When you lay out on paper a horror movie about a deformed psychopath chasing kids through a funhouse against the backdrop of a creepy carnival, and list Tobe Hooper as your director, you've got what would appear to be the blueprint for a terrific thriller. Why then is this not a gem? Well, that weird opening, with someone in a clown mask (with the audience seeing through the eyeholes) attacking Amy in the shower sets the film off on a weird note, as no one could miss the allusions to Halloween and Psycho, but why? And the movie never seems to quite recover from this initial misstep. Another bit which is off kilter is that Amy's little brother (Carson) figures in a lengthy subplot where he sneaks out to the same carnival, experiencing his own night of fear, but it ends up doing nothing for the movie in my opinion but padding the running time. He's an obnoxious little squit too. As a matter of fact, no one in the film is particularly likable, to be honest. And we wait far too long (roughly 48 minutes) for the first scary thing to happen. I'm all for a movie taking its time and building up interesting characters, but this film doesn't do that. I know almost nothing about any of the lead quartet for all that extra time not running and screaming. Instead, Hooper takes us through a lengthy tour of the carnival, maybe to justify the cost of renting it? I know a lot of people really like this movie, touting its character development and symbolic touches, but I don't think there is any of the former, and the latter is too prone to after-the-fact Monday morning quarterbacking for me to buy it. These fans say Hooper builds the suspense throughout the first half of the movie. When? The opening scene is a red herring, and we don't even encounter the killer except as an extra in a few shots until the scene where he kills the fortune teller. Where is this suspense that is supposed to have been built? The only time prior to this anything is mentioned about there being possible harm rising out of attending the carnival is Dad's on-the-nose warning in the first ten minutes. One line of dialogue does not count as building suspense. The movie does have some good points, but quite simply it should be better than it is considering the talent involved. On that plus side, the older actors (Conway, Miles, Finley) all turn in good work, and just past the halfway point in the picture, when the barker starts taunting the kids once he realizes they're hiding in the funhouse the movie does kick into a higher gear which it mostly maintains through the climax, but in the end, that's not enough to make this rate a recommendation. Skip it, unless you're an 80's horror completist.

Let's Get Out of Here ?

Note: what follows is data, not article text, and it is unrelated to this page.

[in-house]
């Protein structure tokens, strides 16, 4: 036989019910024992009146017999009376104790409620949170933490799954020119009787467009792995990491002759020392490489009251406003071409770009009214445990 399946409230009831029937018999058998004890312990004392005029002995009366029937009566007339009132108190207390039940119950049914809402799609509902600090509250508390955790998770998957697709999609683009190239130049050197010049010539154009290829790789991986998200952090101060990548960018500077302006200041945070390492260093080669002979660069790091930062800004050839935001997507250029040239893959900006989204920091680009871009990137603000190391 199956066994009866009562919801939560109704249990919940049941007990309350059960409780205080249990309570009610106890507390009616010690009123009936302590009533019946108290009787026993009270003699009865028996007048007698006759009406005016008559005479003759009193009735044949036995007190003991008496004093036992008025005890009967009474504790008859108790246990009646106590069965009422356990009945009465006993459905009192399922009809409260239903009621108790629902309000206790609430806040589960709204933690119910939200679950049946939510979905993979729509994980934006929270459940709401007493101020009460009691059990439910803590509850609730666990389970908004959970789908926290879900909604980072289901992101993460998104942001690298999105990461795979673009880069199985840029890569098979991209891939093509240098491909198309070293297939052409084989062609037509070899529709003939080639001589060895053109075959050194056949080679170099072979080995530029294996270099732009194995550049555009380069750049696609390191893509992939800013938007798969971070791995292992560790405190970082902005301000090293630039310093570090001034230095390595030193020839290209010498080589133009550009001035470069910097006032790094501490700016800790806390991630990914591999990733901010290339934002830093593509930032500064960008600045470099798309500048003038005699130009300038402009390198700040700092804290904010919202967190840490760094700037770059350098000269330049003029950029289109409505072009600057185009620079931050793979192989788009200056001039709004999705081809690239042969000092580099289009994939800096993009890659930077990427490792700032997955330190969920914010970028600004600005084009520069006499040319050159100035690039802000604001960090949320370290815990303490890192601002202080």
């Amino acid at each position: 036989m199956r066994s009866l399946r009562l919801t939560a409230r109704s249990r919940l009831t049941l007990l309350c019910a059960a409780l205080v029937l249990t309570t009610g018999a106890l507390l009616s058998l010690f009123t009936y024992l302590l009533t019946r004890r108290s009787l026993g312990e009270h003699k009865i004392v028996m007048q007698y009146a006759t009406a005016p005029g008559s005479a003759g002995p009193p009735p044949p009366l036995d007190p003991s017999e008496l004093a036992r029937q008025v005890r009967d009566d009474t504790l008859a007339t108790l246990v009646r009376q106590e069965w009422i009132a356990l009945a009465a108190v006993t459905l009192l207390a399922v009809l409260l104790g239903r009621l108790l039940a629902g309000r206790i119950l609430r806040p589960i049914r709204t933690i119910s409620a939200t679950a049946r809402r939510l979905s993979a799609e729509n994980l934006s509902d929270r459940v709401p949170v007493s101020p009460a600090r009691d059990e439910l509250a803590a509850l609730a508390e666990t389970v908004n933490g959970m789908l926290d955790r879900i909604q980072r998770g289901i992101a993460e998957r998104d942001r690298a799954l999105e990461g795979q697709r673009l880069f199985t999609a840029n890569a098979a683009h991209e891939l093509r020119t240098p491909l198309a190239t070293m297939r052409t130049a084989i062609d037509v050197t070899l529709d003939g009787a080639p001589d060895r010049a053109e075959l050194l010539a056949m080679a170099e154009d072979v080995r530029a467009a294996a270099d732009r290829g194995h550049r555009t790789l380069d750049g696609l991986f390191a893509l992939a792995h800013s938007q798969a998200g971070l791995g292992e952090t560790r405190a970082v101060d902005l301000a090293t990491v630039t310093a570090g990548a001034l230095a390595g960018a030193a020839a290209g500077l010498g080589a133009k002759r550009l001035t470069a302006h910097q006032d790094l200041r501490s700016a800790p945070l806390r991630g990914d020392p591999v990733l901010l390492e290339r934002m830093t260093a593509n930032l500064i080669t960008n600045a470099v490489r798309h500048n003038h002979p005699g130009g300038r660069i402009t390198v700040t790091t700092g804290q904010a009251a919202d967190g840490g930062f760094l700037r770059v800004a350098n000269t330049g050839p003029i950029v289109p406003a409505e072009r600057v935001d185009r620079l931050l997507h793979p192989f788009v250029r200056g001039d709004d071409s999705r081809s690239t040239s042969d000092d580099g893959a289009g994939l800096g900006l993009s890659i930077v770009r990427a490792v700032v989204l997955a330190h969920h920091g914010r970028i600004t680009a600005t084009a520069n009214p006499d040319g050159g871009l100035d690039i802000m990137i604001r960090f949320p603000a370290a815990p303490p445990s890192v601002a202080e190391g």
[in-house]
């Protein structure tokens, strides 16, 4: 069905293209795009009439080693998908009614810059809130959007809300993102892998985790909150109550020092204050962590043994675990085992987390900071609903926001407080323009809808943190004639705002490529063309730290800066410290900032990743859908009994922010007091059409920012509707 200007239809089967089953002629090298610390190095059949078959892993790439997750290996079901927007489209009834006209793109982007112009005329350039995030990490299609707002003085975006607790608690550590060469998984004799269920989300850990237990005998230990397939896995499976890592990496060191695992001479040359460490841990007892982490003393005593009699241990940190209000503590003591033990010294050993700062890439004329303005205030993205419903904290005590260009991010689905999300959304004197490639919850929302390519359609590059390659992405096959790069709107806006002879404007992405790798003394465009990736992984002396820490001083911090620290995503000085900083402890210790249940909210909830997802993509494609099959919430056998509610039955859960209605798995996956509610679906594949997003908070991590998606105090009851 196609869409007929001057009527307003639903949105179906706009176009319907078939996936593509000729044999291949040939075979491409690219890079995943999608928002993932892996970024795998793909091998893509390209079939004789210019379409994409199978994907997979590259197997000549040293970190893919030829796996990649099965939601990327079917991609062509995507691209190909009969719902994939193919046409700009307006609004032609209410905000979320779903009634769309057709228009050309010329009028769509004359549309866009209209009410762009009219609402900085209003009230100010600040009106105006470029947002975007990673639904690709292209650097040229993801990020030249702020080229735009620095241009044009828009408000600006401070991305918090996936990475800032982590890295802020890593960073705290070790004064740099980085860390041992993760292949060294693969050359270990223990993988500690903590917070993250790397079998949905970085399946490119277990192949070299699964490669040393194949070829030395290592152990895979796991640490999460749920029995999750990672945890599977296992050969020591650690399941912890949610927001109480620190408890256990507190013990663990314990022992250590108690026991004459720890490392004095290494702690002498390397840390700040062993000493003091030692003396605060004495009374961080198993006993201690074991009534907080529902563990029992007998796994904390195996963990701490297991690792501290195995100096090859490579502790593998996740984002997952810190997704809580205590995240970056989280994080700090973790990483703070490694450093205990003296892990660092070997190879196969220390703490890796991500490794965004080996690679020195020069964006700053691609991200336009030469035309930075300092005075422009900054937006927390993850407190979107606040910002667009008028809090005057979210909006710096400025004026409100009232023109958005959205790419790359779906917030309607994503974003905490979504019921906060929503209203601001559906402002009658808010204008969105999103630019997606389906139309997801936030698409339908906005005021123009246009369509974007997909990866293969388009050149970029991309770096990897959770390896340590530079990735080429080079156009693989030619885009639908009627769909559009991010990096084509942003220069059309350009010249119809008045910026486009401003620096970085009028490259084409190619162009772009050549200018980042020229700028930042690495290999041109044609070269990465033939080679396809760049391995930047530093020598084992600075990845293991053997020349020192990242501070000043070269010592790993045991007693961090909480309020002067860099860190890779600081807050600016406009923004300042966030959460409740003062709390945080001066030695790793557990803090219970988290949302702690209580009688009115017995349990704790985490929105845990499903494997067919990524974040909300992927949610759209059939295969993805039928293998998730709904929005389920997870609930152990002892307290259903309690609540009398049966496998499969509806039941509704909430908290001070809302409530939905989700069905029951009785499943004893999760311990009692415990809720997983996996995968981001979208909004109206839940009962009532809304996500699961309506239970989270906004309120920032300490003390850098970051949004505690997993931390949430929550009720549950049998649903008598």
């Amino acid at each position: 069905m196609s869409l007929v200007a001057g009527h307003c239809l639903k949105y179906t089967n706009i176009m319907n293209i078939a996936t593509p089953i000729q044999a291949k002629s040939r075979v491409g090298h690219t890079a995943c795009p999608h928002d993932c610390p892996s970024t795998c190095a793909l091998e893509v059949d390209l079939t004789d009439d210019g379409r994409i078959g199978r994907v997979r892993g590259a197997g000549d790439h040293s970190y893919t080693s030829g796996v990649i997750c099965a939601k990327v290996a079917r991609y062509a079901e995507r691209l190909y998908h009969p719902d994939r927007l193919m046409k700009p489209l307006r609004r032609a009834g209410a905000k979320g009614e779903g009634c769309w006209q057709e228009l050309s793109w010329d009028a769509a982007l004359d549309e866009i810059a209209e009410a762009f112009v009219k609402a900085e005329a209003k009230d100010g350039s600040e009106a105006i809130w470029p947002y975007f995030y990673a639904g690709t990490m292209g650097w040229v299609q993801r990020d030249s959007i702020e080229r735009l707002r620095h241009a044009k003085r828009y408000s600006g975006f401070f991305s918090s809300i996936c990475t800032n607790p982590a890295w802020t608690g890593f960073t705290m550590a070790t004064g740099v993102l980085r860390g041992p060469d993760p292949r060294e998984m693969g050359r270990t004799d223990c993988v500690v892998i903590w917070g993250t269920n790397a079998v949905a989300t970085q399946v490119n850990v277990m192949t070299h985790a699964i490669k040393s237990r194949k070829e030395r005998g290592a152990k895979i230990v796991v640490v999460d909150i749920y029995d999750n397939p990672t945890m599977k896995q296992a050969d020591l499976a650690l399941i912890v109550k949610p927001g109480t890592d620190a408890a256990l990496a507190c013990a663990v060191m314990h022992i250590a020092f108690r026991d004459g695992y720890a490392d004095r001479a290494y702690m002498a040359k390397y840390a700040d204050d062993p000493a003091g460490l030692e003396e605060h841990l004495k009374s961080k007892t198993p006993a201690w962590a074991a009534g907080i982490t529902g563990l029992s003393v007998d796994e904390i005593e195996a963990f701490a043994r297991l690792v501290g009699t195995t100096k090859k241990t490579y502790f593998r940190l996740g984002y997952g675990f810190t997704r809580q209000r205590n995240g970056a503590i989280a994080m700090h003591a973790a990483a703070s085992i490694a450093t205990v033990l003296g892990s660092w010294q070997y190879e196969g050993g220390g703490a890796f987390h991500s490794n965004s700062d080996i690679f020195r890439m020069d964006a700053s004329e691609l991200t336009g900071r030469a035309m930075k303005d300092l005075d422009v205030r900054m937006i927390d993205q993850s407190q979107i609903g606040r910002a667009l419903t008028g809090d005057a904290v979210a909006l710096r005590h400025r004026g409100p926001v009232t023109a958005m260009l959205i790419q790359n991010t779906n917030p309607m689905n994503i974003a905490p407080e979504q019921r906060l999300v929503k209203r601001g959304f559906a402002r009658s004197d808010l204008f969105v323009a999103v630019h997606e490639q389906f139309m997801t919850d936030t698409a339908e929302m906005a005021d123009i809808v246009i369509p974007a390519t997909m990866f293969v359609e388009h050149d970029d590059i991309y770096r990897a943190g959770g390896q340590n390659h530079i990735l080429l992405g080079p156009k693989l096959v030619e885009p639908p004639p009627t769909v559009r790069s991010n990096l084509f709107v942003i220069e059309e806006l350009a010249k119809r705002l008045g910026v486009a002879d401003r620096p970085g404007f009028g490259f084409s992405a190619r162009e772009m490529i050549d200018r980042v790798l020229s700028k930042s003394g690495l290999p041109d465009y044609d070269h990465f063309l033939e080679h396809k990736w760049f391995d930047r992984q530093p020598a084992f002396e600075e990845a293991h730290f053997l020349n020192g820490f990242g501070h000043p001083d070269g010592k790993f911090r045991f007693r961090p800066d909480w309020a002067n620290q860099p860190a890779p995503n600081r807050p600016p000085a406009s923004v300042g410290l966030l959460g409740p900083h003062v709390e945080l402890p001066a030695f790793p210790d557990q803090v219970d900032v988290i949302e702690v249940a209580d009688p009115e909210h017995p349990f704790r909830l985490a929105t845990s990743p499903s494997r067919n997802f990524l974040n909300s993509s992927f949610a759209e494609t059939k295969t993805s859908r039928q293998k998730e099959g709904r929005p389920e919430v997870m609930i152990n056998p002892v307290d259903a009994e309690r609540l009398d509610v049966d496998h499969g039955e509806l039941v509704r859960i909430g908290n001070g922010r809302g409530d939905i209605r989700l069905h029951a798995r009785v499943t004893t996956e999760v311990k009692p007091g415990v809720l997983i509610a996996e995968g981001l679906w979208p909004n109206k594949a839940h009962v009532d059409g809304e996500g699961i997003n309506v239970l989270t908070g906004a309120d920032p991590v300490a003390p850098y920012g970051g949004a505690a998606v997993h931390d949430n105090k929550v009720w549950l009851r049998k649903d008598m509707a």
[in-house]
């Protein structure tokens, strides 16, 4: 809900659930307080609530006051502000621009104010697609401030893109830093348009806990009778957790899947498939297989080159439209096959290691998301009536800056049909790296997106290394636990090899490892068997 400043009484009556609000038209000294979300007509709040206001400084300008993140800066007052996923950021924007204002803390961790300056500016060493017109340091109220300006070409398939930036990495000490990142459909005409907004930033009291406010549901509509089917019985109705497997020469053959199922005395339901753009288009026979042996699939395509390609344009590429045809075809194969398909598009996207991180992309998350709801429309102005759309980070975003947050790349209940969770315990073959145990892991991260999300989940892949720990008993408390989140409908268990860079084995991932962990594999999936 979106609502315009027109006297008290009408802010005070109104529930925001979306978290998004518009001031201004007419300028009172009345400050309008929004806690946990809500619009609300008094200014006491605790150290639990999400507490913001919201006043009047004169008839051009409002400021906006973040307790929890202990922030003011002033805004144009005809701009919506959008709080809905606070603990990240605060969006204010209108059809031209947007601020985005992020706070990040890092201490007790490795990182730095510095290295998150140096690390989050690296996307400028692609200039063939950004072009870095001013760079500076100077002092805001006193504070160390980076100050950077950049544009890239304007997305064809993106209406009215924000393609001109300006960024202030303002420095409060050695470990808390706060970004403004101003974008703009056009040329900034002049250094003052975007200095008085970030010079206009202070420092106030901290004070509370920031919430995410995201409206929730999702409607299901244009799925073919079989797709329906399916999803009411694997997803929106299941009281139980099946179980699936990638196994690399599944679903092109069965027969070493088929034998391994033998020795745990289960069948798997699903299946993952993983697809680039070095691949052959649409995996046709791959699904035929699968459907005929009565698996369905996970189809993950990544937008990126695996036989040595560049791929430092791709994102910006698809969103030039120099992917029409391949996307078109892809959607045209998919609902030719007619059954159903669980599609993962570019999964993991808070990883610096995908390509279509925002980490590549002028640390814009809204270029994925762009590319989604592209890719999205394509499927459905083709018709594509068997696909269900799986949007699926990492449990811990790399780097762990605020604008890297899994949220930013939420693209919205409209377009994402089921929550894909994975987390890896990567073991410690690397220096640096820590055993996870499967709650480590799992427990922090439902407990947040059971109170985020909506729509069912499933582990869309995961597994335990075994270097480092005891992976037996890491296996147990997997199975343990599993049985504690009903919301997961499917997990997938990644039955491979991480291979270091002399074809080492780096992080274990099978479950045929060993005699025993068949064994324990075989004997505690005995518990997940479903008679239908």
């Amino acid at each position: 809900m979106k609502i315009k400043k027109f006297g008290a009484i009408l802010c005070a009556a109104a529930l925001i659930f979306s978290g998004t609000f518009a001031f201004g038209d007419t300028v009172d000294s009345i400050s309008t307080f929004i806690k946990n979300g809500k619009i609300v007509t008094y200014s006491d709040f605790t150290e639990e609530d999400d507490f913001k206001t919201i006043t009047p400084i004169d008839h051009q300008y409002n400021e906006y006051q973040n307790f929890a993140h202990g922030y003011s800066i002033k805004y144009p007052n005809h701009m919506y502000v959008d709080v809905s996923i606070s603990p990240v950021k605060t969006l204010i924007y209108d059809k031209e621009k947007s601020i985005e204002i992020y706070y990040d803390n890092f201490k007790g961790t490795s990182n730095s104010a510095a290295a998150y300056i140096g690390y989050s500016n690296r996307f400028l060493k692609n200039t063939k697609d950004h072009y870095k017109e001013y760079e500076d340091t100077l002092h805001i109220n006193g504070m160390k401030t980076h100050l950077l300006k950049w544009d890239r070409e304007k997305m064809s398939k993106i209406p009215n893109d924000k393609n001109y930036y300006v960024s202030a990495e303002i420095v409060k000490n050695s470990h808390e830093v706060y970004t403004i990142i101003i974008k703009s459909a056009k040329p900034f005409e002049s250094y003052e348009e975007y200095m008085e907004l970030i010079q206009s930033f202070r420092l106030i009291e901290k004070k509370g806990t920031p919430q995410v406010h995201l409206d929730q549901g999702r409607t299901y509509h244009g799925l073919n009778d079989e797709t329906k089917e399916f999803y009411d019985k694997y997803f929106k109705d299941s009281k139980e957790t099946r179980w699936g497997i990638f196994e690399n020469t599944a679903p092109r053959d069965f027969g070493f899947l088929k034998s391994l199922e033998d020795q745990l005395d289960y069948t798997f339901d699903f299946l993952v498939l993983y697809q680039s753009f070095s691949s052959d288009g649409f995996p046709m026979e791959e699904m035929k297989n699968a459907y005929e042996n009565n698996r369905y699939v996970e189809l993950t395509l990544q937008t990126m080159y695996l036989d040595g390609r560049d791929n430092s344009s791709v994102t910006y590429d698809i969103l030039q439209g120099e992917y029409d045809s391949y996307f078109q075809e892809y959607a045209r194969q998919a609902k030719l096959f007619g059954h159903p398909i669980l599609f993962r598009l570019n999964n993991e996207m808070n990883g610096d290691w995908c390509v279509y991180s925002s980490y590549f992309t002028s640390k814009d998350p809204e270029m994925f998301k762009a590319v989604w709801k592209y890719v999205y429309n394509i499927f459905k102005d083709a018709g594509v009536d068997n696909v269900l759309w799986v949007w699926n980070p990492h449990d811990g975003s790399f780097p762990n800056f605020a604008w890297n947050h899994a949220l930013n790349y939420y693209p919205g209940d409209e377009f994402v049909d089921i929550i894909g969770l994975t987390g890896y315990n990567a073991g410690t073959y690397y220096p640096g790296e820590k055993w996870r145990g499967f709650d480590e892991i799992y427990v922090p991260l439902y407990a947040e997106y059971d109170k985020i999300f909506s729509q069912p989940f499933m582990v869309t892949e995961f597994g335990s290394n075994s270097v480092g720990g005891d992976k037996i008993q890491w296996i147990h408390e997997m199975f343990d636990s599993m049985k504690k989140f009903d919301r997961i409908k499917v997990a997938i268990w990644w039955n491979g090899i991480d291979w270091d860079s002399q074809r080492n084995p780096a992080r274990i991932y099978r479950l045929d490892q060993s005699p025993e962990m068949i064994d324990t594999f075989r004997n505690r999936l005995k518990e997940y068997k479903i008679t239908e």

At around 49:00, when something scary finally happens, ol' Cooper Huckabee throws out The Line to indicate he's seen more than he cares to. Party pooper.

Eye Candy ?

Sadly, neither Elizabeth Berridge or Largo Woodruff qualify, thanks to a couple of rather boring wardrobe choices and despite Berridge's early-in-the-flick topless shower scene. Sorry ladies!

Buddha Man's Capsule Review

Buddha Man says: "We have every right to expect more from the
director of The Texas Chain Saw Massacre than we get from The Funhouse."

Ouch. Buddha Man's first full dismissal of a picture. Ah well. Til next time, you Can Poke Me With A Fork, Cause I Am Outta Here!


  1. My primary memory of this movie is the issue of Fangoria with the big picture of the monster-killer-guy on the cover. I was eating a large sandwich while reading that issue, which was a mistake. Super-grotty Fango (those pics from My Bloody Valentine were NARSTY) + cold cuts = bad news all around...

    1. I look back at those Fangorias - especially the covers - and I'm amazed at what they were able to get away with!

  2. aww, really? I'm such a huge fan of this film! I like the build-up and the creepiness of the funhouse itself. plus it has a great looking killer!

    I guess I can understand now why it's so underrated. 8.

    1. Sorry, man - you and Maynard can watch this one at our big film festival - I'll go out for a burger or something. And not that kind of burger, Harry!

  3. oh Craig, you disappoint me. No love for this uber-amazing slasher? Makes me sad :-(

    1. Sorry man - we can't agree on everything! And we seem to be proceeding from 180 degree opposite positions on this one - I thought my review layed out solid reasoning why I don't think it's a good film - and those are the PRECISE things you love about it! I wonder if being from different parts of the world is a factor?